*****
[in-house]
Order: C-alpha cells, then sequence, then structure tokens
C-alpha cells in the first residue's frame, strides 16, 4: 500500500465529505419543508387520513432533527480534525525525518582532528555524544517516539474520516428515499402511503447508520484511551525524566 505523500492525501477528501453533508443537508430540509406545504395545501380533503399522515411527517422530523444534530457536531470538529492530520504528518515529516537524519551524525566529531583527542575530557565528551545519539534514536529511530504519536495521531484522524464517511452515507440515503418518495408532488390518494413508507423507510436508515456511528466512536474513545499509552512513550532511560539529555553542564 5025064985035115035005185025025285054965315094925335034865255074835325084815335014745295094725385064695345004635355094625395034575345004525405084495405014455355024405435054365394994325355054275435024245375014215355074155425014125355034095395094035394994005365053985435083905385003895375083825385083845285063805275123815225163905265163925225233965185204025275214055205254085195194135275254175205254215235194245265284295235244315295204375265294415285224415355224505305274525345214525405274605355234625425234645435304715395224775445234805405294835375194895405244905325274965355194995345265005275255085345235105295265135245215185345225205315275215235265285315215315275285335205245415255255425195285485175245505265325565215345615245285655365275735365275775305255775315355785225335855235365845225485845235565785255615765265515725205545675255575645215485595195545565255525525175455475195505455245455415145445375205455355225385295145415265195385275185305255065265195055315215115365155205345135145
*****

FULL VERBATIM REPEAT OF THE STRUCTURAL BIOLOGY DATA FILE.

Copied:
[in-house]
Order: C-alpha cells, then sequence, then structure tokens
C-alpha cells in the first residue's frame, strides 16, 4: 500500500465529505419543508387520513432533527480534525525525518582532528555524544517516539474520516428515499402511503447508520484511551525524566 505523500492525501477528501453533508443537508430540509406545504395545501380533503399522515411527517422530523444534530457536531470538529492530520504528518515529516537524519551524525566529531583527542575530557565528551545519539534514536529511530504519536495521531484522524464517511452515507440515503418518495408532488390518494413508507423507510436508515456511528466512536474513545499509552512513550532511560539529555553542564 5025064985035115035005185025025285054965315094925335034865255074835325084815335014745295094725385064695345004635355094625395034575345004525405084495405014455355024405435054365394994325355054275435024245375014215355074155425014125355034095395094035394994005365053985435083905385003895375083825385083845285063805275123815225163905265163925225233965185204025275214055205254085195194135275254175205254215235194245265284295235244315295204375265294415285224415355224505305274525345214525405274605355234625425234645435304715395224775445234805405294835375194895405244905325274965355194995345265005275255085345235105295265135245215185345225205315275215235265285315215315275285335205245415255255425195285485175245505265325565215345615245285655365275735365275775305255775315355785225335855235365845225485845235565785255615765265515725205545675255575645215485595195545565255525525175455475195505455245455415145445375205455355225385295145415265195385275185305255065265195055315215115365155205345135145